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04.30.17 Giving God our Day through Prayer 2 Corinthians 8:1-7 Sermon Summary

by on May 1, 2017

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We can all be grateful to the Reformation for the discovery that one doesn’t have to be a monk to live each day in God’s presence.

Summary Points

  • A formula of joy from Psalm 1 and the churches of Macedonia
  • The concept of “percentage giving”
  • The SOAP method of praying with the Bible
  • Three more forms of prayers for the day

This is the first of four messages around the theme: Giving of Ourselves, Growing our Faith. Our faith grows as we give of ourselves, in accordance with one of Jesus’ fundamental teachings that the way we find our lives is by losing them first.

Jesus depicted this truth in the mini-parable about the seed which must die before it can bear fruit. (John 12:24) Paul picks up this image and expands it to the resurrection, reminding us that the tree which results looks nothing like the seed which produced it. As counter-intuitive and counter-cultural as it is, the spiritual truth of Easter is that as we give of ourselves, our faith grows.

The churches of Macedonia understood this, and Paul lifts up their example to the rest of the churches. He writes that while they were enduring a “severe ordeal of affliction,” they nevertheless showed “overflowing generosity” with “abundant joy”—and this despite the fact that they were “extremely poor.”

What was the reason for their joyful generosity? Paul’s explanation is that they “gave themselves first to the Lord.” He is describing in practice what Psalm 1 calls us to. Psalm 1 gives us the metaphor of a tree which extends its roots to nearby water and is able to bear much fruit. The water is God’s Word and we are that tree. The Psalm promises that as we meditate on God’s Word, we will avoid a spiritual drought and instead enjoy more abundant life.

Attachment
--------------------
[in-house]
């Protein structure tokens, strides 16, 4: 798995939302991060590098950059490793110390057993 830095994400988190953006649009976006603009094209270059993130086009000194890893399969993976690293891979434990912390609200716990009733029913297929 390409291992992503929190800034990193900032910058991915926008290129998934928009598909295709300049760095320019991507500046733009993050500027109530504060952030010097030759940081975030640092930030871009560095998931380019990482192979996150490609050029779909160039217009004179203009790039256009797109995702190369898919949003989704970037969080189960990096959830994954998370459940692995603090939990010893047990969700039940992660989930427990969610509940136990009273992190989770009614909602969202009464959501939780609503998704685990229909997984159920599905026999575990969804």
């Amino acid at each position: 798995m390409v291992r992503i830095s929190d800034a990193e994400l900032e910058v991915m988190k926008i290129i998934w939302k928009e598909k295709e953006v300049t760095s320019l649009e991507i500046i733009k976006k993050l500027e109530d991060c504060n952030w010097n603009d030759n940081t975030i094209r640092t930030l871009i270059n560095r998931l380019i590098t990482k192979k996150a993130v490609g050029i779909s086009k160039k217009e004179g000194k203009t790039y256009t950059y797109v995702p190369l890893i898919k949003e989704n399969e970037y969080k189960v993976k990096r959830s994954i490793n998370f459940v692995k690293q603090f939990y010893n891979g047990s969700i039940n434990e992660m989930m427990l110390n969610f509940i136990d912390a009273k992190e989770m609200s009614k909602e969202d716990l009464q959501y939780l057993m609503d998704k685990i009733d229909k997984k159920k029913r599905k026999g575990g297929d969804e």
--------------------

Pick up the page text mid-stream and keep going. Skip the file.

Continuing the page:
There is something of a formula for joy in Paul’s explanation of the Macedonians’ example and the metaphor of the tree in Psalm 1. It is that when we experience a trial, we can surrender ourselves to God’s Word, show generosity to others, and experience joy despite the trial. Trial + surrender + generosity = joy.

After giving themselves first to the Lord, Paul says the Macedonians gave themselves to him. He’s referring to the relief effort for the Jerusalem churches to which the Macedonians contributed. Paul says they gave “according to their means.” Here is another key to the Macedonians’ spiritual vitality called “percentage giving.”

Throughout the Bible we are taught that God deserves all of our lives. This comes through clearly especially after someone has been delivered from a terrible fate. But how do we do this practically, when there are so many other demands upon us? Is faithful living possible only in monastic communities? Were the Macedonians less faithful for only giving according to their means instead of giving everything?

The idea of percentage giving is faithful because of the intention and the timing. The Macedonians gave themselves first to God—that’s the intention part. Then they gave to Paul according to their means. This implies that they determined what they needed, and were generous with the rest. By contrast, many of us give of ourselves only after our needs and our wants are satisfied. This is the timing part.